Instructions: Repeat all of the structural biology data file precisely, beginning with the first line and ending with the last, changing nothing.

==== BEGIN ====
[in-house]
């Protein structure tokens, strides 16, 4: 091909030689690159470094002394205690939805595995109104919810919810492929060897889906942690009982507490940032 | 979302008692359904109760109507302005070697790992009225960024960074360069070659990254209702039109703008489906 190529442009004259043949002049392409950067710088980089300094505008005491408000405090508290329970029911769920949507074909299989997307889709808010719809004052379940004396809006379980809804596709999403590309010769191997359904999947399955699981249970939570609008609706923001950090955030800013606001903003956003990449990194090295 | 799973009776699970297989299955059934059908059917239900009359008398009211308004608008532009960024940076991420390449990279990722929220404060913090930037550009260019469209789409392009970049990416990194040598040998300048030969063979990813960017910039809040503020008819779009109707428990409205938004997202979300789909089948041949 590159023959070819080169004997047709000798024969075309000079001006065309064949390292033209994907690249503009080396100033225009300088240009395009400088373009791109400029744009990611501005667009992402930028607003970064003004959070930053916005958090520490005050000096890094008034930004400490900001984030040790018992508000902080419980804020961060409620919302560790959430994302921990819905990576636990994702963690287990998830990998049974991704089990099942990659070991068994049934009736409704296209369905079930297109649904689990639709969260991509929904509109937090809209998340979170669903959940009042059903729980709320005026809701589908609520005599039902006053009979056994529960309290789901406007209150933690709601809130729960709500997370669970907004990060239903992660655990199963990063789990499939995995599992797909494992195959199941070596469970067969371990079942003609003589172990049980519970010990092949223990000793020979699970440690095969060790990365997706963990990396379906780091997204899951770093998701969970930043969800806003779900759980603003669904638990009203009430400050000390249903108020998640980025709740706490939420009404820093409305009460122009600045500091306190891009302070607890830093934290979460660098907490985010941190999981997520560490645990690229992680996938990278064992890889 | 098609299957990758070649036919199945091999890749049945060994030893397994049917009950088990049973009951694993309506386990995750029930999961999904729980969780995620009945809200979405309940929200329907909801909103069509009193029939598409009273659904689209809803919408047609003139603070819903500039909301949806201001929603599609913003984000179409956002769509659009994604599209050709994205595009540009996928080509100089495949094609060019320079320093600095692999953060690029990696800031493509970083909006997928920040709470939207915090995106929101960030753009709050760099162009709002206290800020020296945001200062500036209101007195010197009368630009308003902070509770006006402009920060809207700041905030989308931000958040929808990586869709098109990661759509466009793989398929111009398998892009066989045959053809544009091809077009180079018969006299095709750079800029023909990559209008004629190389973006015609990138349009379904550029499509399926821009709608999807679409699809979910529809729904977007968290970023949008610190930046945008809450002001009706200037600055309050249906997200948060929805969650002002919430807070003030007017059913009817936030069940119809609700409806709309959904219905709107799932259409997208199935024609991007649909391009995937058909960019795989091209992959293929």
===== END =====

[in-house]
């Protein structure tokens, strides 16, 4: 091909030689690159470094002394205690939805595995109104919810919810492929060897889906942690009982507490940032 | 979302008692359904109760109507302005070697790992009225960024960074360069070659990254209702039109703008489906 190529442009004259043949002049392409950067710088980089300094505008005491408000405090508290329970029911769920949507074909299989997307889709808010719809004052379940004396809006379980809804596709999403590309010769191997359904999947399955699981249970939570609008609706923001950090955030800013606001903003956003990449990194090295 | 799973009776699970297989299955059934059908059917239900009359008398009211308004608008532009960024940076991420390449990279990722929220404060913090930037550009260019469209789409392009970049990416990194040598040998300048030969063979990813960017910039809040503020008819779009109707428990409205938004997202979300789909089948041949 590159023959070819080169004997047709000798024969075309000079001006065309064949390292033209994907690249503009080396100033225009300088240009395009400088373009791109400029744009990611501005667009992402930028607003970064003004959070930053916005958090520490005050000096890094008034930004400490900001984030040790018992508000902080419980804020961060409620919302560790959430994302921990819905990576636990994702963690287990998830990998049974991704089990099942990659070991068994049934009736409704296209369905079930297109649904689990639709969260991509929904509109937090809209998340979170669903959940009042059903729980709320005026809701589908609520005599039902006053009979056994529960309290789901406007209150933690709601809130729960709500997370669970907004990060239903992660655990199963990063789990499939995995599992797909494992195959199941070596469970067969371990079942003609003589172990049980519970010990092949223990000793020979699970440690095969060790990365997706963990990396379906780091997204899951770093998701969970930043969800806003779900759980603003669904638990009203009430400050000390249903108020998640980025709740706490939420009404820093409305009460122009600045500091306190891009302070607890830093934290979460660098907490985010941190999981997520560490645990690229992680996938990278064992890889 | 098609299957990758070649036919199945091999890749049945060994030893397994049917009950088990049973009951694993309506386990995750029930999961999904729980969780995620009945809200979405309940929200329907909801909103069509009193029939598409009273659904689209809803919408047609003139603070819903500039909301949806201001929603599609913003984000179409956002769509659009994604599209050709994205595009540009996928080509100089495949094609060019320079320093600095692999953060690029990696800031493509970083909006997928920040709470939207915090995106929101960030753009709050760099162009709002206290800020020296945001200062500036209101007195010197009368630009308003902070509770006006402009920060809207700041905030989308931000958040929808990586869709098109990661759509466009793989398929111009398998892009066989045959053809544009091809077009180079018969006299095709750079800029023909990559209008004629190389973006015609990138349009379904550029499509399926821009709608999807679409699809979910529809729904977007968290970023949008610190930046945008809450002001009706200037600055309050249906997200948060929805969650002002919430807070003030007017059913009817936030069940119809609700409806709309959904219905709107799932259409997208199935024609991007649909391009995937058909960019795989091209992959293929």